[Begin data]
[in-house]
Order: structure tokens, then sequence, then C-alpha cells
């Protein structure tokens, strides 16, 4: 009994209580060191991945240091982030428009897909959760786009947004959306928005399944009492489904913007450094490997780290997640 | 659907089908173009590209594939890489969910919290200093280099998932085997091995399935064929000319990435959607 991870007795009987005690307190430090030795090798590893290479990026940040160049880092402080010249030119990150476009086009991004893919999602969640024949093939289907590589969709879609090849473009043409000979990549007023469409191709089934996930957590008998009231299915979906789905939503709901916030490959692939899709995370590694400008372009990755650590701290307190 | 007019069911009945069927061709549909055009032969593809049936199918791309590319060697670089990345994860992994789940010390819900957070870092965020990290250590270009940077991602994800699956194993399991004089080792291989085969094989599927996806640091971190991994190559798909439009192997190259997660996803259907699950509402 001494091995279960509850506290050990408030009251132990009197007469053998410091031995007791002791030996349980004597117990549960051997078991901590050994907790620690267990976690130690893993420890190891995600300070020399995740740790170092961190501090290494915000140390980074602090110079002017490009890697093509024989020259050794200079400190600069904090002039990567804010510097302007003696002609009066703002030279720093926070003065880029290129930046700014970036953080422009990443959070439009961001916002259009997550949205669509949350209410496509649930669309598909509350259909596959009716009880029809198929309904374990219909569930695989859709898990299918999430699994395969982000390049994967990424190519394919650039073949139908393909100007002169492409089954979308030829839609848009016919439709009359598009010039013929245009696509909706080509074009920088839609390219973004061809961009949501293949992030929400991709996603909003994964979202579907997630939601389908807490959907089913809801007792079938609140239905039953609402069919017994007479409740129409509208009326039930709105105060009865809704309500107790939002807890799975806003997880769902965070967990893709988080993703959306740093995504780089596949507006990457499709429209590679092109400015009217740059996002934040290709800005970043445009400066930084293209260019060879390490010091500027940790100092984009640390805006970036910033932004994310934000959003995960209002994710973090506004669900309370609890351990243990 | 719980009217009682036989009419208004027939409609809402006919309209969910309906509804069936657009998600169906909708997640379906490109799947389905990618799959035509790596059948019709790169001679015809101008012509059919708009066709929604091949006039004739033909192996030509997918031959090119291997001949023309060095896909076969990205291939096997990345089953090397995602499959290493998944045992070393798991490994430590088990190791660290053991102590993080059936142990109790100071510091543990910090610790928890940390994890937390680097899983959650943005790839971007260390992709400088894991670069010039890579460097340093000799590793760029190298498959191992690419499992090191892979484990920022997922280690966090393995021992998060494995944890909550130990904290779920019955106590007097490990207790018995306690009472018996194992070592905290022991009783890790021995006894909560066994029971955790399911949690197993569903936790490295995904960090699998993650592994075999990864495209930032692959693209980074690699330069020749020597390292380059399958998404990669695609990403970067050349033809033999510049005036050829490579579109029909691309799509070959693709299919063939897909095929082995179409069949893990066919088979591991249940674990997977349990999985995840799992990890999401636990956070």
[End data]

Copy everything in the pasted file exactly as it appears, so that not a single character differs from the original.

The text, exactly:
[in-house]
Order: structure tokens, then sequence, then C-alpha cells
């Protein structure tokens, strides 16, 4: 009994209580060191991945240091982030428009897909959760786009947004959306928005399944009492489904913007450094490997780290997640 | 659907089908173009590209594939890489969910919290200093280099998932085997091995399935064929000319990435959607 991870007795009987005690307190430090030795090798590893290479990026940040160049880092402080010249030119990150476009086009991004893919999602969640024949093939289907590589969709879609090849473009043409000979990549007023469409191709089934996930957590008998009231299915979906789905939503709901916030490959692939899709995370590694400008372009990755650590701290307190 | 007019069911009945069927061709549909055009032969593809049936199918791309590319060697670089990345994860992994789940010390819900957070870092965020990290250590270009940077991602994800699956194993399991004089080792291989085969094989599927996806640091971190991994190559798909439009192997190259997660996803259907699950509402 001494091995279960509850506290050990408030009251132990009197007469053998410091031995007791002791030996349980004597117990549960051997078991901590050994907790620690267990976690130690893993420890190891995600300070020399995740740790170092961190501090290494915000140390980074602090110079002017490009890697093509024989020259050794200079400190600069904090002039990567804010510097302007003696002609009066703002030279720093926070003065880029290129930046700014970036953080422009990443959070439009961001916002259009997550949205669509949350209410496509649930669309598909509350259909596959009716009880029809198929309904374990219909569930695989859709898990299918999430699994395969982000390049994967990424190519394919650039073949139908393909100007002169492409089954979308030829839609848009016919439709009359598009010039013929245009696509909706080509074009920088839609390219973004061809961009949501293949992030929400991709996603909003994964979202579907997630939601389908807490959907089913809801007792079938609140239905039953609402069919017994007479409740129409509208009326039930709105105060009865809704309500107790939002807890799975806003997880769902965070967990893709988080993703959306740093995504780089596949507006990457499709429209590679092109400015009217740059996002934040290709800005970043445009400066930084293209260019060879390490010091500027940790100092984009640390805006970036910033932004994310934000959003995960209002994710973090506004669900309370609890351990243990 | 719980009217009682036989009419208004027939409609809402006919309209969910309906509804069936657009998600169906909708997640379906490109799947389905990618799959035509790596059948019709790169001679015809101008012509059919708009066709929604091949006039004739033909192996030509997918031959090119291997001949023309060095896909076969990205291939096997990345089953090397995602499959290493998944045992070393798991490994430590088990190791660290053991102590993080059936142990109790100071510091543990910090610790928890940390994890937390680097899983959650943005790839971007260390992709400088894991670069010039890579460097340093000799590793760029190298498959191992690419499992090191892979484990920022997922280690966090393995021992998060494995944890909550130990904290779920019955106590007097490990207790018995306690009472018996194992070592905290022991009783890790021995006894909560066994029971955790399911949690197993569903936790490295995904960090699998993650592994075999990864495209930032692959693209980074690699330069020749020597390292380059399958998404990669695609990403970067050349033809033999510049005036050829490579579109029909691309799509070959693709299919063939897909095929082995179409069949893990066919088979591991249940674990997977349990999985995840799992990890999401636990956070």